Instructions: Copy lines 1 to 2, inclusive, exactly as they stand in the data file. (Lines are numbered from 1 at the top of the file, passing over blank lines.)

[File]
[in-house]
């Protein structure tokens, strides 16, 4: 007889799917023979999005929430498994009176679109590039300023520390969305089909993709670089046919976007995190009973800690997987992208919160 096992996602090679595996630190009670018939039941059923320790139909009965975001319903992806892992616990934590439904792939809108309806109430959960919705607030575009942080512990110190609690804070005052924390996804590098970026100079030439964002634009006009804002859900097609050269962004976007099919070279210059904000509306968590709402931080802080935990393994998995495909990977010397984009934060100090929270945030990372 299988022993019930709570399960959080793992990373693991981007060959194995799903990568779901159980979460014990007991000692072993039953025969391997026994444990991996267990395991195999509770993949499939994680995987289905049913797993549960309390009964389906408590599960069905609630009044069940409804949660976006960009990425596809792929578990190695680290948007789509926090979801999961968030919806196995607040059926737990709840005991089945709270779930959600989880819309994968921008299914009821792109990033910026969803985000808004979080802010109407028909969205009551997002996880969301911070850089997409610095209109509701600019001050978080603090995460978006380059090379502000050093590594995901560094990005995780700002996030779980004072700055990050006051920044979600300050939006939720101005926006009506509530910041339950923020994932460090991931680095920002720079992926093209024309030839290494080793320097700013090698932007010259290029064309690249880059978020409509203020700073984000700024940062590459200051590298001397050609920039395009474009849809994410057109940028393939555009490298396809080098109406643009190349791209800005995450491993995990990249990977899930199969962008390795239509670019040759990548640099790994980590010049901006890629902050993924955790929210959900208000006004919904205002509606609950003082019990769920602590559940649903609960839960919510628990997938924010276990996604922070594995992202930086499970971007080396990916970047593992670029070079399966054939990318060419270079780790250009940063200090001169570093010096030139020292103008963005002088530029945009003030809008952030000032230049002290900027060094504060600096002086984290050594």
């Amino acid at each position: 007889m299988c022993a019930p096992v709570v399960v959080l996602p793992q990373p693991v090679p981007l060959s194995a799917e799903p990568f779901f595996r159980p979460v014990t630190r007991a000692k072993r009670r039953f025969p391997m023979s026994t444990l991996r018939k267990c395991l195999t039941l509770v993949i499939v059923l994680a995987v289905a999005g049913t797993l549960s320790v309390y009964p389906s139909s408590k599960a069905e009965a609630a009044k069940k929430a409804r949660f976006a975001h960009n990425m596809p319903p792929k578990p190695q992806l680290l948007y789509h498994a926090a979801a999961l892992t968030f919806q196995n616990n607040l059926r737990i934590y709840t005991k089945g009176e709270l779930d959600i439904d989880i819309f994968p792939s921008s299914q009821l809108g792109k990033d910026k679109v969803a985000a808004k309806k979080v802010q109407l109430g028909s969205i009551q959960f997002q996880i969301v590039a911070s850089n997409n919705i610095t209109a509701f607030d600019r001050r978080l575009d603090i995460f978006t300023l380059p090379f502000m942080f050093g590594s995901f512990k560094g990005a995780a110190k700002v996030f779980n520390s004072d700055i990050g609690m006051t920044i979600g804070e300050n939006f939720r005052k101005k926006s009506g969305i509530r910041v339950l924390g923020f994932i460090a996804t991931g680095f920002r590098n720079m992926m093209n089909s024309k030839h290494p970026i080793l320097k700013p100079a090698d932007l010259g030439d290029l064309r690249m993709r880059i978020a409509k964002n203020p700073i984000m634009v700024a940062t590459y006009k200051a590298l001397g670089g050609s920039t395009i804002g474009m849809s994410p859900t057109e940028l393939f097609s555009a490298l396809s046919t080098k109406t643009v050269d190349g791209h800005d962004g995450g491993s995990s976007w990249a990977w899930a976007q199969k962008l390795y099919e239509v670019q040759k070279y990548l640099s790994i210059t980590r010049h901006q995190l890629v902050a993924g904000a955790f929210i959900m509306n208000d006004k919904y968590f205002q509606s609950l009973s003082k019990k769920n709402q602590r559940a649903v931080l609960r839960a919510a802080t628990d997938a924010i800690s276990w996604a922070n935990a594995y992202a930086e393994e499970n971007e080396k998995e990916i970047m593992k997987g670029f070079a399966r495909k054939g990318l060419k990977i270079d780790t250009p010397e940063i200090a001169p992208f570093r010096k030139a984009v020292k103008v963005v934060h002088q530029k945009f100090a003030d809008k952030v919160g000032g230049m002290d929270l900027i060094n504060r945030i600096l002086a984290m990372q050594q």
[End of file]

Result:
[in-house]
């Protein structure tokens, strides 16, 4: 007889799917023979999005929430498994009176679109590039300023520390969305089909993709670089046919976007995190009973800690997987992208919160 096992996602090679595996630190009670018939039941059923320790139909009965975001319903992806892992616990934590439904792939809108309806109430959960919705607030575009942080512990110190609690804070005052924390996804590098970026100079030439964002634009006009804002859900097609050269962004976007099919070279210059904000509306968590709402931080802080935990393994998995495909990977010397984009934060100090929270945030990372 299988022993019930709570399960959080793992990373693991981007060959194995799903990568779901159980979460014990007991000692072993039953025969391997026994444990991996267990395991195999509770993949499939994680995987289905049913797993549960309390009964389906408590599960069905609630009044069940409804949660976006960009990425596809792929578990190695680290948007789509926090979801999961968030919806196995607040059926737990709840005991089945709270779930959600989880819309994968921008299914009821792109990033910026969803985000808004979080802010109407028909969205009551997002996880969301911070850089997409610095209109509701600019001050978080603090995460978006380059090379502000050093590594995901560094990005995780700002996030779980004072700055990050006051920044979600300050939006939720101005926006009506509530910041339950923020994932460090991931680095920002720079992926093209024309030839290494080793320097700013090698932007010259290029064309690249880059978020409509203020700073984000700024940062590459200051590298001397050609920039395009474009849809994410057109940028393939555009490298396809080098109406643009190349791209800005995450491993995990990249990977899930199969962008390795239509670019040759990548640099790994980590010049901006890629902050993924955790929210959900208000006004919904205002509606609950003082019990769920602590559940649903609960839960919510628990997938924010276990996604922070594995992202930086499970971007080396990916970047593992670029070079399966054939990318060419270079780790250009940063200090001169570093010096030139020292103008963005002088530029945009003030809008952030000032230049002290900027060094504060600096002086984290050594």